Where: Bridle Loop Path, Mount Lafayette, New Hampshire
When: May 2006
What: The nine-mile Bridle Path Loop in New Hampshire’s White Mountains takes in two of the state’s tallest peaks, Lafayette and Lincoln. I love this particular trail because it rewards you with all the best elements of hiking in the Northeast: an extended traverse along an exposed ridge, a series of roaring waterfalls, and breathtaking views of the Presidentials and Pemigewasset Wilderness all the way to Mount Washington.
Penny will be the first to admit she had trouble with this hike, but there she is in the foreground toughing it out anyway. It’s not easy, and we probably hiked it a little too early in the season. There were still huge swaths of snow on the trail below the treeline, and up on the exposed ridge all of the rocks and alpine plants were coated with hoarfrost. But man was it fun!
Here’s how I described it in the September 2006 edition of my American Adventurer column: “The trail climbs, steeply and steadily, over exposed rocks and up through a forest of beech, birch, and maple to the knife’s edge of rocks and windswept ledges that is Franconia Ridge … There you stand, a mile high, with the world spread before you and nothing between you and the next peak but a narrow, undulating ridge. The next mile and a half is all ups and downs, all jagged rocks and tumbled boulders, with every step of the way punctuated by loose rubble, patches of dwarf pines, and vast stretches of hardy alpine scrub.”
If that doesn’t sound like fun, I don’t know what does.
The end is here. Or maybe it’s just a new beginning. Either way, my very last syndicated American Adventurer column has gone live over at USATODAY.com. Hard to believe it’s been nearly four years since I started writing this series! Here’s a snippet from my final story:
Say this for the Vikings: If nothing else, they were good with names. That’s what occurs to me as the fog rolls in on my first full day of hiking Scotland’s northern isles. Knee-deep in heather and eye-level with a thick gray mist that seems to have swallowed the island whole, I can only marvel at the precision with which the Norse once named this place. They called it ski, meaning “cloud,” and on this late September day the Isle of Skye is enthusiastically earning its name.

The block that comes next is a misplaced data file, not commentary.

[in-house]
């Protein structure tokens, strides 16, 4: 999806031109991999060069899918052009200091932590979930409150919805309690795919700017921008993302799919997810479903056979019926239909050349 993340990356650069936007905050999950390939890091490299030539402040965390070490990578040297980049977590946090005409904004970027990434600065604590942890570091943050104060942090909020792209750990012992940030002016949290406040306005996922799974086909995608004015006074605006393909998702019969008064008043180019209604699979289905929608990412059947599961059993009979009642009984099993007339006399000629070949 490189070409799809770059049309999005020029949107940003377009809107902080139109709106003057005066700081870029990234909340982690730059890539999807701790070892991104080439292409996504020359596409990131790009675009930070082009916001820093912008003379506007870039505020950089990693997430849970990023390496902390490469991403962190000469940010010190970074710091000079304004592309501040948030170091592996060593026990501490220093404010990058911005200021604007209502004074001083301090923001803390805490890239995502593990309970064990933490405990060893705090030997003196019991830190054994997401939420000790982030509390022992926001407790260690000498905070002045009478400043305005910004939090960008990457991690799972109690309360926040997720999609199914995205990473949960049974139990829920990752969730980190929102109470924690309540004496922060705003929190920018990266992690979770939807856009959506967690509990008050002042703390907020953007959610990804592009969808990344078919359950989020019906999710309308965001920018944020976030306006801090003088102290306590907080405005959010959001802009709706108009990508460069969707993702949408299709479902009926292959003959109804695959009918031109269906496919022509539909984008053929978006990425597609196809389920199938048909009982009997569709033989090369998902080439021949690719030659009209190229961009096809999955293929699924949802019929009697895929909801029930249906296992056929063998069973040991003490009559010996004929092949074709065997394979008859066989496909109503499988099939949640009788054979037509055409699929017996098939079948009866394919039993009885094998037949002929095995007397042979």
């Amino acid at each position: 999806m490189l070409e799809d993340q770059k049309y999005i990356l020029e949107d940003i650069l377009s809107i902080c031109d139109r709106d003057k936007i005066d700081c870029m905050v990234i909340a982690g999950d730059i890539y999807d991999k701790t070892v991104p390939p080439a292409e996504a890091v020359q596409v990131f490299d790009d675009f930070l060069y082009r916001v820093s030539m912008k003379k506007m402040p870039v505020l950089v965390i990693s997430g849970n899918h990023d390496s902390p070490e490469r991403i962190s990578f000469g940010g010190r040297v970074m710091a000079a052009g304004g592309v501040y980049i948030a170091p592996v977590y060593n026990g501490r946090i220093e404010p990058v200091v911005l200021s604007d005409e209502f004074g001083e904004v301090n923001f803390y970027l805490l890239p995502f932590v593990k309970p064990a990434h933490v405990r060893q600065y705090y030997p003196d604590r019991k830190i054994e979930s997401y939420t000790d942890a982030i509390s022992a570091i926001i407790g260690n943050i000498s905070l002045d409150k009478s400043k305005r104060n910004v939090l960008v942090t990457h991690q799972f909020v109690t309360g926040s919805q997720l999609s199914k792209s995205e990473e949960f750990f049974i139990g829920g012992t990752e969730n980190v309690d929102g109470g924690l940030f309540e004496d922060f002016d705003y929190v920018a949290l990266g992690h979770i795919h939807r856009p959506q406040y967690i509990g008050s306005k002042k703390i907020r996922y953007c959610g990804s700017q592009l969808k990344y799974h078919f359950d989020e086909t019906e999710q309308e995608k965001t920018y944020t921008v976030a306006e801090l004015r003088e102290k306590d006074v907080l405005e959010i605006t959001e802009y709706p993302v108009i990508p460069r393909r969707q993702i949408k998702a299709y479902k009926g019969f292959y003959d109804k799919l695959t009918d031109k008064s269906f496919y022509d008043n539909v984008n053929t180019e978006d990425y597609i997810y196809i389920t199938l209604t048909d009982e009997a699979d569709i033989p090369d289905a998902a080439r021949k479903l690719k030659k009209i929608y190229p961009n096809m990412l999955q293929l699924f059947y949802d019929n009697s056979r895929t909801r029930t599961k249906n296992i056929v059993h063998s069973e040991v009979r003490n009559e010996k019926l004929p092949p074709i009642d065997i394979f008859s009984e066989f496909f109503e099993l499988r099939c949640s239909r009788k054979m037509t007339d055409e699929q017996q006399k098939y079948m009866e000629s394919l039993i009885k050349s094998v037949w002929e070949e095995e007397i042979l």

Of course, not everyone enjoys wet socks and muddy boots, so Skye must have something else to recommend it, right? Boy does it ever. That something is the raw beauty of sheer cliffs and wind-whipped fjords, of heaving hills, sheep-dotted farms, and jagged black mountains that hug the sea. And in the midst of it all, a strange kind of serenity—a peacefulness that comes from the sense that at any given moment you might just have this weather-tossed wilderness all to yourself… (more)
I’ve traveled to some pretty amazing places and done some awesome stuff over the course of those four years—cycling on Malta, kayaking in the Panama Canal, trekking across Iceland, caving in Trinidad, hang-gliding above the Smokey Mountains, and mule riding down into the Grand Canyon, to name just a few of my favorites—yet now I’m moving on to the more lucrative but less certain world of freelance travel writing.
I’m trading a cushy expense account for the freedom to sell my stories and photos to the highest bidder. I’ll also have free rein to write the stories the way I want to write them, rather than trying to shoe-horn in a “saving money” angle like this series required.
Still, I’ll miss the life of a syndicated columnist… at least till I get that first freelance paycheck!
Where: Isle of Skye, Scotland
When: September 2000
What: I snapped this photo while climbing a muddy footpath to the top of the Quiraing on Skye. This easy day hike is one of my favorites on the island because it offers so much of what I love about the Scottish landscape: dramatic cliffs, heaving hills, and blue-green lochs. From the top of the Quiraing I could see as far as the Black Cuillins in one direction and the wide open Atlantic in the other.
I’ll also never forget the day I took this picture. It was September 18, 2000, my first wedding anniversary. Probably the best vacation Penny and I have ever taken, and definitely the one of which I have the best and most vivid memories.
Quiraing, incidentally, means “pillared stronghold,” which as you can see takes its name from a series of natural rock formations that spiral up to the sky with breathtaking abandon.